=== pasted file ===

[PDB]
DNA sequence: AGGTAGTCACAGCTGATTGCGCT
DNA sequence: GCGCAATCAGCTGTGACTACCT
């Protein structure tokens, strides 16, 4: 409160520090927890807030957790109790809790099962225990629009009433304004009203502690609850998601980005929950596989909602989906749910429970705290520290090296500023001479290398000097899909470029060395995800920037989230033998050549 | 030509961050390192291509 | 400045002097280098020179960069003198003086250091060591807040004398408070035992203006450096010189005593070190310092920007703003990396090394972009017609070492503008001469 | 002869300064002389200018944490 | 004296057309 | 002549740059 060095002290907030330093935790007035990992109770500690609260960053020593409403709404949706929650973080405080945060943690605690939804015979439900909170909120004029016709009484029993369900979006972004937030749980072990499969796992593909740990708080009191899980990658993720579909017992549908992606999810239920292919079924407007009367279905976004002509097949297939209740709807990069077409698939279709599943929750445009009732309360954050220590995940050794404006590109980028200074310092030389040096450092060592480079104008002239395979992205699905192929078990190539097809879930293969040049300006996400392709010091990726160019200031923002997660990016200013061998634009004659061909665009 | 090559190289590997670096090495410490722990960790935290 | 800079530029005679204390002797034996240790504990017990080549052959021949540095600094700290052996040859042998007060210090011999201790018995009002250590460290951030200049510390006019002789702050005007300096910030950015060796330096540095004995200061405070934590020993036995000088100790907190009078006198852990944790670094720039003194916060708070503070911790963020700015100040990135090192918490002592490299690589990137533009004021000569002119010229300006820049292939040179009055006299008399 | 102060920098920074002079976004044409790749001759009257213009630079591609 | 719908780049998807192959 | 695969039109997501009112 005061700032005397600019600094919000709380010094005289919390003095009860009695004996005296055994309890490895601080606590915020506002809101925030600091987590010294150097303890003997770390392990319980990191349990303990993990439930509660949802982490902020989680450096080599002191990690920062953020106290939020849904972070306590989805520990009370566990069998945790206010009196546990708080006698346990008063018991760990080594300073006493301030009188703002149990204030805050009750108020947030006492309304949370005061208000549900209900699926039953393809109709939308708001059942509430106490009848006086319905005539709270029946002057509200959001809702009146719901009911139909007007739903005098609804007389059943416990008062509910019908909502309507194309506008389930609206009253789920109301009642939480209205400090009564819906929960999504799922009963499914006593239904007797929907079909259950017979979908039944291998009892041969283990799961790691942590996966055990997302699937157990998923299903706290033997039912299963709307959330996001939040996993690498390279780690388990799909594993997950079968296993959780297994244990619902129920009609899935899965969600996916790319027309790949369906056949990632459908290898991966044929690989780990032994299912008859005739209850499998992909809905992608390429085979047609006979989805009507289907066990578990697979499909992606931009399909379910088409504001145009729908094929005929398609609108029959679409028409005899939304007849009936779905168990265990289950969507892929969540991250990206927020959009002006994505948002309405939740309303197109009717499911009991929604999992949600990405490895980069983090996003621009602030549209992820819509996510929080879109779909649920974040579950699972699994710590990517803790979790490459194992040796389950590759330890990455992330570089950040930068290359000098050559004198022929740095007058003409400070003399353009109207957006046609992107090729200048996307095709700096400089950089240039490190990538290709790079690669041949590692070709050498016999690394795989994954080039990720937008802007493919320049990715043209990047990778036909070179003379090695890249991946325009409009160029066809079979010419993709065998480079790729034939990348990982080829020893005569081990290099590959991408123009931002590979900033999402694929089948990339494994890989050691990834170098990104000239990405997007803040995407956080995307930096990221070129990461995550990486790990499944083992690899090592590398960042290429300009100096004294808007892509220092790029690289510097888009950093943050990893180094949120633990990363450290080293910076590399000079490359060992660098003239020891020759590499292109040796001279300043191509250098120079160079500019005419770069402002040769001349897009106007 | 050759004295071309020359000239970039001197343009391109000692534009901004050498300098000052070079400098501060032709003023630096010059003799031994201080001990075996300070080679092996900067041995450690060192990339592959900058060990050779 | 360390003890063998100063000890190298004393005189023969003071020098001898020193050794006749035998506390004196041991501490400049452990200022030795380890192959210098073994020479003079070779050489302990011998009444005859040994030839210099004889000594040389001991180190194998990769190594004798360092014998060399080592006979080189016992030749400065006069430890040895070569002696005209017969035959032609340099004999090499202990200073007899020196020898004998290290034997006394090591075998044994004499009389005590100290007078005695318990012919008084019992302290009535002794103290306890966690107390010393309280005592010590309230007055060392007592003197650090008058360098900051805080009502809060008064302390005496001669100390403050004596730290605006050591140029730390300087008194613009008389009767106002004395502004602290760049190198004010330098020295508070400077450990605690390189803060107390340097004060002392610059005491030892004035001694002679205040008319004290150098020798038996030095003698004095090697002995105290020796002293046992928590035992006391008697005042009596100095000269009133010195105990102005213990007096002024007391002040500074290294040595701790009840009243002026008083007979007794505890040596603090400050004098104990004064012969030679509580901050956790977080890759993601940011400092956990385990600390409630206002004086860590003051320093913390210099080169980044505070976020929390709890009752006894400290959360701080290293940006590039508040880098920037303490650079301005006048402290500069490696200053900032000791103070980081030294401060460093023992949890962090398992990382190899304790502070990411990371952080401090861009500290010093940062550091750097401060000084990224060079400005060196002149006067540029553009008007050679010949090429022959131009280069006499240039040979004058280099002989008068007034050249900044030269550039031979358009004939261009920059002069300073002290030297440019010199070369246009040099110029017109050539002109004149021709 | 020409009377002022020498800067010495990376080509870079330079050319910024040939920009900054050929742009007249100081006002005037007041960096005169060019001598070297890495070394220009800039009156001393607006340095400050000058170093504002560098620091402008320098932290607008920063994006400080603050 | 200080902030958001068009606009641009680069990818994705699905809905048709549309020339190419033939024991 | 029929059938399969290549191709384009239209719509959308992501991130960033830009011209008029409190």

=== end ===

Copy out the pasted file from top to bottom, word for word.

[PDB]
DNA sequence: AGGTAGTCACAGCTGATTGCGCT
DNA sequence: GCGCAATCAGCTGTGACTACCT
């Protein structure tokens, strides 16, 4: 409160520090927890807030957790109790809790099962225990629009009433304004009203502690609850998601980005929950596989909602989906749910429970705290520290090296500023001479290398000097899909470029060395995800920037989230033998050549 | 030509961050390192291509 | 400045002097280098020179960069003198003086250091060591807040004398408070035992203006450096010189005593070190310092920007703003990396090394972009017609070492503008001469 | 002869300064002389200018944490 | 004296057309 | 002549740059 060095002290907030330093935790007035990992109770500690609260960053020593409403709404949706929650973080405080945060943690605690939804015979439900909170909120004029016709009484029993369900979006972004937030749980072990499969796992593909740990708080009191899980990658993720579909017992549908992606999810239920292919079924407007009367279905976004002509097949297939209740709807990069077409698939279709599943929750445009009732309360954050220590995940050794404006590109980028200074310092030389040096450092060592480079104008002239395979992205699905192929078990190539097809879930293969040049300006996400392709010091990726160019200031923002997660990016200013061998634009004659061909665009 | 090559190289590997670096090495410490722990960790935290 | 800079530029005679204390002797034996240790504990017990080549052959021949540095600094700290052996040859042998007060210090011999201790018995009002250590460290951030200049510390006019002789702050005007300096910030950015060796330096540095004995200061405070934590020993036995000088100790907190009078006198852990944790670094720039003194916060708070503070911790963020700015100040990135090192918490002592490299690589990137533009004021000569002119010229300006820049292939040179009055006299008399 | 102060920098920074002079976004044409790749001759009257213009630079591609 | 719908780049998807192959 | 695969039109997501009112 005061700032005397600019600094919000709380010094005289919390003095009860009695004996005296055994309890490895601080606590915020506002809101925030600091987590010294150097303890003997770390392990319980990191349990303990993990439930509660949802982490902020989680450096080599002191990690920062953020106290939020849904972070306590989805520990009370566990069998945790206010009196546990708080006698346990008063018991760990080594300073006493301030009188703002149990204030805050009750108020947030006492309304949370005061208000549900209900699926039953393809109709939308708001059942509430106490009848006086319905005539709270029946002057509200959001809702009146719901009911139909007007739903005098609804007389059943416990008062509910019908909502309507194309506008389930609206009253789920109301009642939480209205400090009564819906929960999504799922009963499914006593239904007797929907079909259950017979979908039944291998009892041969283990799961790691942590996966055990997302699937157990998923299903706290033997039912299963709307959330996001939040996993690498390279780690388990799909594993997950079968296993959780297994244990619902129920009609899935899965969600996916790319027309790949369906056949990632459908290898991966044929690989780990032994299912008859005739209850499998992909809905992608390429085979047609006979989805009507289907066990578990697979499909992606931009399909379910088409504001145009729908094929005929398609609108029959679409028409005899939304007849009936779905168990265990289950969507892929969540991250990206927020959009002006994505948002309405939740309303197109009717499911009991929604999992949600990405490895980069983090996003621009602030549209992820819509996510929080879109779909649920974040579950699972699994710590990517803790979790490459194992040796389950590759330890990455992330570089950040930068290359000098050559004198022929740095007058003409400070003399353009109207957006046609992107090729200048996307095709700096400089950089240039490190990538290709790079690669041949590692070709050498016999690394795989994954080039990720937008802007493919320049990715043209990047990778036909070179003379090695890249991946325009409009160029066809079979010419993709065998480079790729034939990348990982080829020893005569081990290099590959991408123009931002590979900033999402694929089948990339494994890989050691990834170098990104000239990405997007803040995407956080995307930096990221070129990461995550990486790990499944083992690899090592590398960042290429300009100096004294808007892509220092790029690289510097888009950093943050990893180094949120633990990363450290080293910076590399000079490359060992660098003239020891020759590499292109040796001279300043191509250098120079160079500019005419770069402002040769001349897009106007 | 050759004295071309020359000239970039001197343009391109000692534009901004050498300098000052070079400098501060032709003023630096010059003799031994201080001990075996300070080679092996900067041995450690060192990339592959900058060990050779 | 360390003890063998100063000890190298004393005189023969003071020098001898020193050794006749035998506390004196041991501490400049452990200022030795380890192959210098073994020479003079070779050489302990011998009444005859040994030839210099004889000594040389001991180190194998990769190594004798360092014998060399080592006979080189016992030749400065006069430890040895070569002696005209017969035959032609340099004999090499202990200073007899020196020898004998290290034997006394090591075998044994004499009389005590100290007078005695318990012919008084019992302290009535002794103290306890966690107390010393309280005592010590309230007055060392007592003197650090008058360098900051805080009502809060008064302390005496001669100390403050004596730290605006050591140029730390300087008194613009008389009767106002004395502004602290760049190198004010330098020295508070400077450990605690390189803060107390340097004060002392610059005491030892004035001694002679205040008319004290150098020798038996030095003698004095090697002995105290020796002293046992928590035992006391008697005042009596100095000269009133010195105990102005213990007096002024007391002040500074290294040595701790009840009243002026008083007979007794505890040596603090400050004098104990004064012969030679509580901050956790977080890759993601940011400092956990385990600390409630206002004086860590003051320093913390210099080169980044505070976020929390709890009752006894400290959360701080290293940006590039508040880098920037303490650079301005006048402290500069490696200053900032000791103070980081030294401060460093023992949890962090398992990382190899304790502070990411990371952080401090861009500290010093940062550091750097401060000084990224060079400005060196002149006067540029553009008007050679010949090429022959131009280069006499240039040979004058280099002989008068007034050249900044030269550039031979358009004939261009920059002069300073002290030297440019010199070369246009040099110029017109050539002109004149021709 | 020409009377002022020498800067010495990376080509870079330079050319910024040939920009900054050929742009007249100081006002005037007041960096005169060019001598070297890495070394220009800039009156001393607006340095400050000058170093504002560098620091402008320098932290607008920063994006400080603050 | 200080902030958001068009606009641009680069990818994705699905809905048709549309020339190419033939024991 | 029929059938399969290549191709384009239209719509959308992501991130960033830009011209008029409190």